New Android crypto-miner uses Android Debugging Tool to spread further


SonicWall Threats Research team received reports of yet another Android crypto-miner spreading in the wild. Reports suggest this malware comes with worm-like propagation capabilities making it more dangerous compared to the usual crypto-miners that are rising in numbers.

We were able to identify a number of different components belonging to this threat, we will continue to update this post with more information as things get clearer.


One of the components is a file named sss. This contains instructions which begin the execution of droidbot (another important component):

This file contains references to other reported components, these have been stored in the tmp directory on the infected device:


This component of the threat performs two functions:

  • It tries to find other devices that can be used as targets to spread this threat further
  • It activates the mining component of this threat on the infected device

Network propagation

As mentioned above this threat tries to spread to other android devices like a worm. To fulfill that, the component droidbot contains commands that search for devices connected to the infected device which may have USB debugging enabled. As the name suggests this feature allows an Android user to connect with the device via Android Debug Bridge (ADB). This is generally used to run commands on the device, for pushing and pulling files from the device via command line or general debugging.

However ADB is not enabled by default as a security measure. To do so a number of steps are needed (which will not be covered in this blog) so the likelihood of this threat spreading via its current means is not extremely high.

But if the infected device manages to find other devices which may have adb ON, it tries to push some files via port 5555 using adb. Following are few hardcoded commands that do the job:

Xmrig32 and Xmrig64

These Monero cryptocurrency miners are dropped by this threat on the device in the tmp folder:

The mining apk

In addition to the miners mentioned above, droidbot drops and executes a crypto-miner apk on the infected device with package name –

This sample contains an html page in its assets folder with mining script code in it, this is the payload of this malicious apk. We have covered a similar Android crypto-miner threat in the past.

The html page contains a mining script that is opened as part of a webview once the app loads on the device:

Configuration file

The file config.json contains configuration which is used before the mining work starts on the device. This file mentions two mining pools:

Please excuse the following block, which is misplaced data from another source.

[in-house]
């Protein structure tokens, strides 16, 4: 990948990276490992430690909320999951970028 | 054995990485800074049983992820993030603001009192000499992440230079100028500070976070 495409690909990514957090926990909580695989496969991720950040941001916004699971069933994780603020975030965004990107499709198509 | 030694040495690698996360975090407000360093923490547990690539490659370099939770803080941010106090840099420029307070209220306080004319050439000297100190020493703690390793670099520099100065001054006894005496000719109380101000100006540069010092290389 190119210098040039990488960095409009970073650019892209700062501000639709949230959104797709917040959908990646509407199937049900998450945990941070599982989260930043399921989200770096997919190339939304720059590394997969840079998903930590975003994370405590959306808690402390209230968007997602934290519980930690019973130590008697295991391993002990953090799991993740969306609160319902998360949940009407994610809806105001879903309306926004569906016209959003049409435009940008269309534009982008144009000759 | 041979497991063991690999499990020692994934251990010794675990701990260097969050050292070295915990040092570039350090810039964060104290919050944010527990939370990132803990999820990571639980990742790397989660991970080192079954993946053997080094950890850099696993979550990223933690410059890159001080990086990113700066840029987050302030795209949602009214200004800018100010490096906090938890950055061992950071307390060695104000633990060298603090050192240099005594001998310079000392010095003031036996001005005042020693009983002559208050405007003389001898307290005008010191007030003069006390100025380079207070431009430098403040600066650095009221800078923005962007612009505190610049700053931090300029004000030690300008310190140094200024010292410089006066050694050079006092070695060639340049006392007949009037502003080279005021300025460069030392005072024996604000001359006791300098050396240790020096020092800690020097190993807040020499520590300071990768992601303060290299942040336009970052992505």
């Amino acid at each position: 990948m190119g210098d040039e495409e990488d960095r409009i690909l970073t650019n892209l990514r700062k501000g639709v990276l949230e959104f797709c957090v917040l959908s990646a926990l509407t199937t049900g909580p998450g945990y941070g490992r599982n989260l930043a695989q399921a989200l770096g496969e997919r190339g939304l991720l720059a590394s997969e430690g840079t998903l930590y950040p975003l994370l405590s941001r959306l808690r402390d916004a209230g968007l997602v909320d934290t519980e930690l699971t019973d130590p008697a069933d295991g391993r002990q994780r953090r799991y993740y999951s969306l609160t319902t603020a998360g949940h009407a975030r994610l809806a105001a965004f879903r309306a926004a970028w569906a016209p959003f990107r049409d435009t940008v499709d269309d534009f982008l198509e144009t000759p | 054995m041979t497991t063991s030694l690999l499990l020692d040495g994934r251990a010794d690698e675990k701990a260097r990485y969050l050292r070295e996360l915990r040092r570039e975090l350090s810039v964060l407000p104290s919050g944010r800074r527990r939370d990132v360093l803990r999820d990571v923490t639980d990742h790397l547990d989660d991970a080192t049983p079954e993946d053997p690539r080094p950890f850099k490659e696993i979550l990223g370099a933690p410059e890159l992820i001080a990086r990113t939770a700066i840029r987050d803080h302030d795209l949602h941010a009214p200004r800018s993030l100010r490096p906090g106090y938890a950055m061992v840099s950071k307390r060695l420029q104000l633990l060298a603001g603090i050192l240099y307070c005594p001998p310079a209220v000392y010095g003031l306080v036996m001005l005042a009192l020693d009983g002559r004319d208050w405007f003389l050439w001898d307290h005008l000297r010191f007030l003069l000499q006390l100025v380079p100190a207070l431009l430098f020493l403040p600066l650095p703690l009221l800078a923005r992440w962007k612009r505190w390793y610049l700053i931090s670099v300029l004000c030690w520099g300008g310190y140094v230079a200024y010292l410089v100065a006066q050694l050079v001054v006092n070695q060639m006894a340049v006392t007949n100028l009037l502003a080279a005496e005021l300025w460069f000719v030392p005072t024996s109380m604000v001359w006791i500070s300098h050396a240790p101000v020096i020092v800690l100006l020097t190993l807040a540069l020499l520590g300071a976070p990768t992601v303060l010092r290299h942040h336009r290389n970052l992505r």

The wallet address is:

  • 44XT4KvmobTQfeWa6PCQF5RDosr2MLWm43AsaE3o5iNRXXTfDbYk2VPHTVedTQHZyfXNzMn8YYF2466d3FSDT7gJS8gdHAr

Based on the stats on the hash rate can be seen for the last 10 days. As evident this threat started to spread around February 4 and its activity has been rising since then reaching its peak today, February 13:

Sonicwall Capture Labs provides protection against this threat with the following signatures:

  • GAV: AndroidOS.ADB.XMRG (Trojan)
  • GAV: AndroidOS.ADBM.DB (Trojan)
  • GAV: AndroidOS.ADBM (Trojan)

Following are the samples analysed in this blog along with their MD5’s:

  • bc84e86f8090f935e0f1fc04b04455c6 – bot.dat
  • cd37d59f2aac9101715b28f2b28b7417 – botsuinit_1_1.txt
  • 27c3e74b6ddf175c3827900fe06d63b3 – config.json
  • 412874e10fe6d7295ad7eb210da352a1 – droidbot
  • 914082a04d6db5084a963e9f70fb4276 – droidbot.apk
  • 9a10ba1d64a02ee308cd6479959d2db2 – nohup
  • 6a22c94d6e2a18acf2377c994d0186af – sss
  • ac344c3accbbc4ee14db0e18f81c2c0d – xmrig32
  • cc7775f1682d12ba4edb161824e5a0e4 – xmrig64
Security News
The SonicWall Capture Labs Threat Research Team gathers, analyzes and vets cross-vector threat information from the SonicWall Capture Threat network, consisting of global devices and resources, including more than 1 million security sensors in nearly 200 countries and territories. The research team identifies, analyzes, and mitigates critical vulnerabilities and malware daily through in-depth research, which drives protection for all SonicWall customers. In addition to safeguarding networks globally, the research team supports the larger threat intelligence community by releasing weekly deep technical analyses of the most critical threats to small businesses, providing critical knowledge that defenders need to protect their networks.